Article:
Now that you have an AUTO_INCREMENT column, you want to use it to generate a new sequence value.
Insert NULL into the column, or just omit it from your INSERT statement. Either way, MySQL will create a new sequence number for you.
One of the useful properties of an AUTO_INCREMENT column is that you don't have to assign its values yourselfMySQL does so for you. There are two ways to generate new AUTO_INCREMENT values, demonstrated here using the id column of the insect table. First, you can explicitly set the id column to NULL. The following statement inserts the first four of Junior's specimens into the insect table this way:
 Setting an AUTO_INCREMENT column to zero currently has the same effect as setting it to NULL. But that is not guaranteed to be true in the future, so it's better to use NULL.
mysql> INSERT INTO insect (id,name,date,origin) VALUES -> (NULL,'housefly','2001-09-10','kitchen'), -> (NULL,'millipede','2001-09-10','driveway'), -> (NULL,'grasshopper','2001-09-10','front yard'), -> (NULL,'stink bug','2001-09-10','front yard');
Second, you can omit the id column from the INSERT statement entirely. In MySQL, you can create new records without explicitly specifying values for every column. MySQL assigns default values to the missing columns automatically, and the default for an AUTO_INCREMENT column happens to be the next sequence number. Thus, you can insert records into the insect table without naming the id column at all. This statement adds Junior's other four specimens to the insect table that way:
mysql> INSERT INTO insect (name,date,origin) VALUES -> ('cabbage butterfly','2001-09-10','garden'), -> ('ant','2001-09-10','back yard'), -> ('ant','2001-09-10','back yard'), -> ('millbug','2001-09-10','under rock');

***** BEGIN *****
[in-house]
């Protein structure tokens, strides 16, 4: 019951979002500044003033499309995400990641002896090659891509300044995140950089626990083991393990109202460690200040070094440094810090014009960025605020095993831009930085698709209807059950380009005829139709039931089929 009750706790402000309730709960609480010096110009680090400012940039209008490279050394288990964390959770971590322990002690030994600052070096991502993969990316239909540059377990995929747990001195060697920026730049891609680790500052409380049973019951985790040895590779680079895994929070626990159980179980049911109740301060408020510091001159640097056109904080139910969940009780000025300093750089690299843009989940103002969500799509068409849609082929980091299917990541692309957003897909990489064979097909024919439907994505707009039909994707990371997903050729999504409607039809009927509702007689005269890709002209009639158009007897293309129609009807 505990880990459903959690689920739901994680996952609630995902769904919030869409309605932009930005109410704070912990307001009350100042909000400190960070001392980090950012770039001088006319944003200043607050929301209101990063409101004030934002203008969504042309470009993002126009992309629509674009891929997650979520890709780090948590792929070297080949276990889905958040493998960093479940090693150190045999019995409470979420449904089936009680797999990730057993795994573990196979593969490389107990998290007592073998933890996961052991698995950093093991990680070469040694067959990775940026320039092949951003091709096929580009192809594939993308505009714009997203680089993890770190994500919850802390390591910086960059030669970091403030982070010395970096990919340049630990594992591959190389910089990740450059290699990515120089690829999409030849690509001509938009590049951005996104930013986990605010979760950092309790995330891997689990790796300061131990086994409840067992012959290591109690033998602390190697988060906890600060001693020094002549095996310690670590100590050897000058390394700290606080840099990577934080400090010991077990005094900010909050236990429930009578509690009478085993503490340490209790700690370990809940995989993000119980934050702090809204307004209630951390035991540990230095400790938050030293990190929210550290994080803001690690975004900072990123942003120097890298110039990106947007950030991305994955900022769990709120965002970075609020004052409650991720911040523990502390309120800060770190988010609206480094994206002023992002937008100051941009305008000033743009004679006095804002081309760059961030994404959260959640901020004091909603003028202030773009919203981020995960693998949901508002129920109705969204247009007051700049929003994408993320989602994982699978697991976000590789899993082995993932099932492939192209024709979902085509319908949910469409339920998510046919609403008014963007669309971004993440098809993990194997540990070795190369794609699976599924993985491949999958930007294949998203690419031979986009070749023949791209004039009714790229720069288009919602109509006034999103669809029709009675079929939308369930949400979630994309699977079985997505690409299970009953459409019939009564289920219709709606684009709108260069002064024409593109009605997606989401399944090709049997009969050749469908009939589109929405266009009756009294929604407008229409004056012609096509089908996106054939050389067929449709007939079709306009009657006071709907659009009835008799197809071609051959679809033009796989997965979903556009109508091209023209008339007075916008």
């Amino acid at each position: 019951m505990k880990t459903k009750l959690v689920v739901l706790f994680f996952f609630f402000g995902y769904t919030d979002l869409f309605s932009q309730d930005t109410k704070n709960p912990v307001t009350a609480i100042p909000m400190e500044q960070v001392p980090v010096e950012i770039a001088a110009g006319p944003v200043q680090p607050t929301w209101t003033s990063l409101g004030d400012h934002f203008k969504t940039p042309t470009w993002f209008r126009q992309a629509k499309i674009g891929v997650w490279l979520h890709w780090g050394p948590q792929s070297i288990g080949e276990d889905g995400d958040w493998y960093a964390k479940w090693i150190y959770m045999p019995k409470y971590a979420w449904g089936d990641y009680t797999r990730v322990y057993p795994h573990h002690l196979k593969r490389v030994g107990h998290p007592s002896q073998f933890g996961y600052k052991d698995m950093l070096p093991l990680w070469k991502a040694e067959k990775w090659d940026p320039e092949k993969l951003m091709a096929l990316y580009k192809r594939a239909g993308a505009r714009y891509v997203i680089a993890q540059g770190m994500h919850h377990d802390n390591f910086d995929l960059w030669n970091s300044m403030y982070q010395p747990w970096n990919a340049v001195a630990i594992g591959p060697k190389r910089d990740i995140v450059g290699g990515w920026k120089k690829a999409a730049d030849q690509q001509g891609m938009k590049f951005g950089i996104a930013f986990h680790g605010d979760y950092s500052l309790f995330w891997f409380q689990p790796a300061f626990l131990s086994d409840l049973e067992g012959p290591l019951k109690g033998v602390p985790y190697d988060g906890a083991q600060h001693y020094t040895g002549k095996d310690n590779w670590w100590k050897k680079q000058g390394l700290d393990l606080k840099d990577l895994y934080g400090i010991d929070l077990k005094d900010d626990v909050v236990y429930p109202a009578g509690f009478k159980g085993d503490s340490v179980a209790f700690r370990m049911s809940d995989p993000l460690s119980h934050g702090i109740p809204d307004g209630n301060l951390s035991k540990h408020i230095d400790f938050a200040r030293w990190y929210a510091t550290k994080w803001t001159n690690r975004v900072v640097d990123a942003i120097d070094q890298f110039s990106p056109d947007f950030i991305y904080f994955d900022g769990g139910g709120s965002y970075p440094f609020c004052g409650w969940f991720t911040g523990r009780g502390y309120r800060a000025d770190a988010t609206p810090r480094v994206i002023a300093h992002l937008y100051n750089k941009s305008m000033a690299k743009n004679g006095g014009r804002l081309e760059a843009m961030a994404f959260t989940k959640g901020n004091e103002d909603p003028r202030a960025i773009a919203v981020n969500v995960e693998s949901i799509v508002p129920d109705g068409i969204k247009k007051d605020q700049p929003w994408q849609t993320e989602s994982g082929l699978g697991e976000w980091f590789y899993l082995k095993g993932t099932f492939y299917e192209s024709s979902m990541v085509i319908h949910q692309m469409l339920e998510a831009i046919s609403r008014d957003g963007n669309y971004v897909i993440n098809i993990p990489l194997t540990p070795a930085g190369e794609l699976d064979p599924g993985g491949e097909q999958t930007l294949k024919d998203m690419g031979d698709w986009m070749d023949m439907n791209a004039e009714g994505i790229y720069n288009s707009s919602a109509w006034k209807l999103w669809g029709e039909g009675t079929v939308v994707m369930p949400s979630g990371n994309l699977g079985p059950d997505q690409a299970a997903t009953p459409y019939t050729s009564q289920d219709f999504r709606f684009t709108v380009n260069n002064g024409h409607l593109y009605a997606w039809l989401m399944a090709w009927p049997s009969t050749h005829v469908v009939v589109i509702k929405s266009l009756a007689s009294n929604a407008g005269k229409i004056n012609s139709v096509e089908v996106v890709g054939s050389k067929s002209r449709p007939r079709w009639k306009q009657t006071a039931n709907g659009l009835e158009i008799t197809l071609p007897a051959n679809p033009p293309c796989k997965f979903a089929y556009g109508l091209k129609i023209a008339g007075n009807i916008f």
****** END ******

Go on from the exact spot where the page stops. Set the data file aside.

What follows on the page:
Whichever method you use, MySQL determines the next sequence number for each record and assigns it to the id column, as you can verify for yourself:
mysql> SELECT * FROM insect ORDER BY id; +----+-------------------+------------+------------+ | id | name | date | origin | +----+-------------------+------------+------------+ | 1 | housefly | 2001-09-10 | kitchen | | 2 | millipede | 2001-09-10 | driveway | | 3 | grasshopper | 2001-09-10 | front yard | | 4 | stink bug | 2001-09-10 | front yard | | 5 | cabbage butterfly | 2001-09-10 | garden | | 6 | ant | 2001-09-10 | back yard | | 7 | ant | 2001-09-10 | back yard | | 8 | millbug | 2001-09-10 | under rock | +----+-------------------+------------+------------+
As Junior collects more specimens, you can add more records to the table and they'll be assigned the next values in the sequence (9, 10, ...).
The concept underlying AUTO_INCREMENT columns is simple enough in principle: each time you create a new row, MySQL generates the next number in the sequence and assigns it to the row. But there are certain subtleties to know about, as well as differences in how AUTO_INCREMENT sequences are handled for different table types. By being aware of these issues, you can use sequences more effectively and avoid surprises. For example, if you explicitly set the id column to a non-NULL value, one of two things happens:
mysql> INSERT INTO insect (id,name,date,origin) VALUES -> (3,'cricket','2001-09-11','basement'); ERROR 1062 at line 1: Duplicate entry '3' for key 1
This happens because when you create an AUTO_INCREMENT column, you must declare it to be either a PRIMARY KEY or a UNIQUE index. As a result, it cannot contain duplicate values.
Now let's look in more detail at how to define AUTO_INCREMENT columns and how they behave.
Using the mysql Client Program
Writing MySQL-Based Programs
Record Selection Techniques
Working with Strings
Working with Dates and Times
Sorting Query Results
Modifying Tables with ALTER TABLE
Obtaining and Using Metadata
Importing and Exporting Data
Generating and Using Sequences
Using Multiple Tables
Introduction to MySQL on the Web
Incorporating Query Resultsinto Web Pages
Processing Web Input with MySQL
Using MySQL-Based Web Session Management
Appendix A. Obtaining MySQL Software
Appendix B. JSP and Tomcat Primer
Appendix C. References